D'CuCKOO D'Vices were always in the works to expand the range of interactive tools available that would give the audience access to the "art" and to each other. D'CuCKOO's sound featured custom digital samples played on unique electronic percussion instruments--MIDI marimbas, MIDI drum controllers and MIDI bamboo sticks, all of which were invented, designed and built by the band. The colorful MIDI bamboo trigger sticks known as "D'Koostix" were used with floor triggers that the audience played on the edge of the stage. One of the last developments were 6' purple and yellow glowing triggers which were built in collaboration with Janet Koike to play a unique electronic Taiko style of drumming. They were used to set off a huge pyrotechnics display in celebration of the city of Cleveland's Bicentennial Celebration in 1996. D'CuCKOO wove a pallette of sonic textures for large-scale grooves with the audience and also frequently invited everyone to bring their own percussion instruments to jam along with the band.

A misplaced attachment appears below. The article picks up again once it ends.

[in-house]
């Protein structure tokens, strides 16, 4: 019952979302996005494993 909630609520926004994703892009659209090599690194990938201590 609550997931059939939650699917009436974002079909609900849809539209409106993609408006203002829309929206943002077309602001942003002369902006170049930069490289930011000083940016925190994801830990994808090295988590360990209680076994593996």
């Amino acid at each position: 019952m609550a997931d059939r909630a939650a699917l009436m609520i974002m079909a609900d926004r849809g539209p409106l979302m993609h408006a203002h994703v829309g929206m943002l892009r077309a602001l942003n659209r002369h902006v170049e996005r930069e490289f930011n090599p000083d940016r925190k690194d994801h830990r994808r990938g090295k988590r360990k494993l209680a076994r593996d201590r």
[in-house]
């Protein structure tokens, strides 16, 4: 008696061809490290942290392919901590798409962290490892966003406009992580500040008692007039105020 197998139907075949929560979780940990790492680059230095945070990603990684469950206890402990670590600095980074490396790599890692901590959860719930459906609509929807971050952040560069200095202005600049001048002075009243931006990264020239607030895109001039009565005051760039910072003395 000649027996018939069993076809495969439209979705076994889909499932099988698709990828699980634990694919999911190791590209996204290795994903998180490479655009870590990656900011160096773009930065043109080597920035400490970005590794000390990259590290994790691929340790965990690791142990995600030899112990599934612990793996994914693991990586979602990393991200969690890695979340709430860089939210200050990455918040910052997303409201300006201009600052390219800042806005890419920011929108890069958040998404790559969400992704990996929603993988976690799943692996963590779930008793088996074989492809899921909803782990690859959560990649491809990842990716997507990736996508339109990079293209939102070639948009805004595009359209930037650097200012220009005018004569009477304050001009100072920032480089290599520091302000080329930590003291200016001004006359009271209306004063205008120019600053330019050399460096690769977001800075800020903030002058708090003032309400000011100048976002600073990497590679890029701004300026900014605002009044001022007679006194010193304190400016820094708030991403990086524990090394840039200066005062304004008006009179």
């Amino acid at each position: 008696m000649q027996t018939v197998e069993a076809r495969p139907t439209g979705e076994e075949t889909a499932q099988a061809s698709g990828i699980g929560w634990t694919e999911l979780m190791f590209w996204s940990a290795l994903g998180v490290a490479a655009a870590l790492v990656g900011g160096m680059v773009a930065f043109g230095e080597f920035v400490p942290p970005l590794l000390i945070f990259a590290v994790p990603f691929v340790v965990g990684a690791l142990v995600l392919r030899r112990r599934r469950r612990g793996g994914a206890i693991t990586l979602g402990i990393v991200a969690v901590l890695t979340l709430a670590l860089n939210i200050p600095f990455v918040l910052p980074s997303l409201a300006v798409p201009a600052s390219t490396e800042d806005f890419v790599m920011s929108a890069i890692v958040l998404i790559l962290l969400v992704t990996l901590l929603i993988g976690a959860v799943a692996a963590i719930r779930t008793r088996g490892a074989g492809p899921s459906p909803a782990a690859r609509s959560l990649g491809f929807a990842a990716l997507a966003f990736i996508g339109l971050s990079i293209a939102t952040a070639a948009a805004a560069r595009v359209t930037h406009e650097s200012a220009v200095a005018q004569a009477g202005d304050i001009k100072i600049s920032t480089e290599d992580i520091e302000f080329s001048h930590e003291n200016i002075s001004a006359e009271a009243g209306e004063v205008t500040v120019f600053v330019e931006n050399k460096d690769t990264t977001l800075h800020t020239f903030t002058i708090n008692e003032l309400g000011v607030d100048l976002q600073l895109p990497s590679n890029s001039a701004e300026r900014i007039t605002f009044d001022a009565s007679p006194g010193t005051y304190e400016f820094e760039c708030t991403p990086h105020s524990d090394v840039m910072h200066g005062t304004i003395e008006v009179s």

The band was all about wild and wonderful high-energy live performances accentuated by live video, computer graphics and interaction with the audience. D'Cuckoo shows were muchomedia extravaganzas, with interactive "showtoys" such as the famous D'CuCKOO MidiBall and RiGBy, an animated, 3-D computer-generated puppet.


D'CuCKOO's first attempt at jamming with the audience involved bringing people on stage, where they played rhythms on MIDI trigger pads. With Candice's invention of the D'CuCKOO MidiBall, a 5-foot floating balloon filled with helium and wireless triggers, we'd discovered the ultimate computer human interface!

We defined "interactive" not only as "point and click," but also as dance, sing, shout and swing your arms about. A user interface should be fun, accessible and intuitive: when a giant ball floats your way, you naturally reach out to hit it. You don't have to think about it, you just do it. Each hit of the ball by an audience member triggered sampled sounds and computer visuals, while the band played, thereby everyond was jamming with the band. The jam often began with brief sound bites (such as James Brown yelping, "Hit me!"), then built rhythmically and musically.

RiGBy takes a shot at the MIDIBALL